New Vermont football club reaches out to new Americans

Vermont’s newest sports league has two missions: go green and connect with some of the state’s newest residents.

Keil Corey is the co-founder of Vermont Green Football Club. And just to be clear, he’s talking about football like in what they call football abroad.

VPR’s Mitch Wertlieb spoke with Keil Corey. Their conversation below has been edited and condensed for clarity.

Vermont Green Football Club, Courtesy


Vermont Green Football is a newly formed football league in Vermont that is committed to environmental sustainability and outreach to newcomers to the state.

Keil Corey: We talk about football, but the global community calls it football. So we talk football. And that’s what we’re here to do in Vermont is play football – play the beautiful game.

Mitch Wertlieb: And how did this all start with the Vermont Green Football Club? How long have you been there?

This is our very first season. So we started this month. And the team itself has been a work, a labor of love for about two years. We started with the idea around the start of the pandemic.

My good friend, Matt Wolff, who is a co-founder, reached out to me with the idea of ​​starting a soccer club in Vermont that focused on environmental justice. And the global game is such a big and powerful platform. And it wasn’t being used to push action on the huge issues we face, whether it’s climate change or systemic racism. So he contacted me with just this idea. And we’ve been working on it ever since.

How do you make your league, as you call it, green?

We do this in several different ways. So the first is really getting our own house in order – managing our own carbon footprint, with our own waste footprint. And then another big chunk of our operations is all of the merchandise that we sell, all of our clothing. Our kits. And the kit is just your shirt, your shorts, what the players wear on the pitch.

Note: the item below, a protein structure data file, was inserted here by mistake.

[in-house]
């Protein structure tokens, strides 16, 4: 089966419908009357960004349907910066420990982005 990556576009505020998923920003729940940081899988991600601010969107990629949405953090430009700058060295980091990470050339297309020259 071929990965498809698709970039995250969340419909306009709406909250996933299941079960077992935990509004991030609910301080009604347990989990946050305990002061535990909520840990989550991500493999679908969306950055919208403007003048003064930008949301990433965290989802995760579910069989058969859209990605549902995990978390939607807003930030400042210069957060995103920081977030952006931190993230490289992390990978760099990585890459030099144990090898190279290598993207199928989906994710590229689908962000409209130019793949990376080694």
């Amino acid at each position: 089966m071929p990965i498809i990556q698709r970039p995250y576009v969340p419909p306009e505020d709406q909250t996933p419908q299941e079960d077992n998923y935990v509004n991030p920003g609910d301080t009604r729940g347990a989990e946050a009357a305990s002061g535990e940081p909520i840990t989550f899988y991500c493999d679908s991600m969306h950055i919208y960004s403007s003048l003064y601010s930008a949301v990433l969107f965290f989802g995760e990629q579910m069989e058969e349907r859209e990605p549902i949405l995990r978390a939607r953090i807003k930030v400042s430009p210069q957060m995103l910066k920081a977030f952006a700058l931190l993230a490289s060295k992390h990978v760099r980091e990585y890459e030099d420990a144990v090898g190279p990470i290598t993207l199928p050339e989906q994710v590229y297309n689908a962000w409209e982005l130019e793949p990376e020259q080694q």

And we’ve done a lot of research work, to find the right vendors who are doing some very impressive and forward-thinking things to make clothes that are more environmentally sustainable and also socially responsible.

We are committed to becoming a 1% for the planet member, which means that we are committed to donating 1% of our turnover to organizations working for the environment.

And we prioritize organizations doing environmental justice work.

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The other thing that seems very interesting about this league is that it seems to foster a sense of community and provide a real sense of belonging to new Americans, people who may be new to Vermont and people other countries. What can you tell us about this effort?

Football is such a wonderful and powerful way to connect with people who you may share nothing else with except your love for the game. So we started conversations with Juba Stars FC, which is a local football organization. They have a men’s league team, they also do youth club programming. And everything is free. And it’s run by volunteers. And they have been doing this job for about 15.16 years. And that came from a need in the Somali Bantu community in particular, to help young immigrants and former refugees have a place to grow, to be safe, to be supported. And to progress, whether they want to, you know, be a professional football player or just continue to play college football, or play at the highest level possible.

And we also have local players on our roster who have played in these Juba Star teams, who come from former refugee and immigrant communities and are now part of our club. So there are a lot of interconnections.

“Football is such a wonderful and powerful way to connect with people who you may not share anything else with other than your love for the game.”

Keil Corey, Vermont Green Football Club

Football, football, whatever you want to call it, it’s such a global game. It’s the kind of thing where if you’re nervous about meeting new people, you can jump in and say, “Hey, we all love football.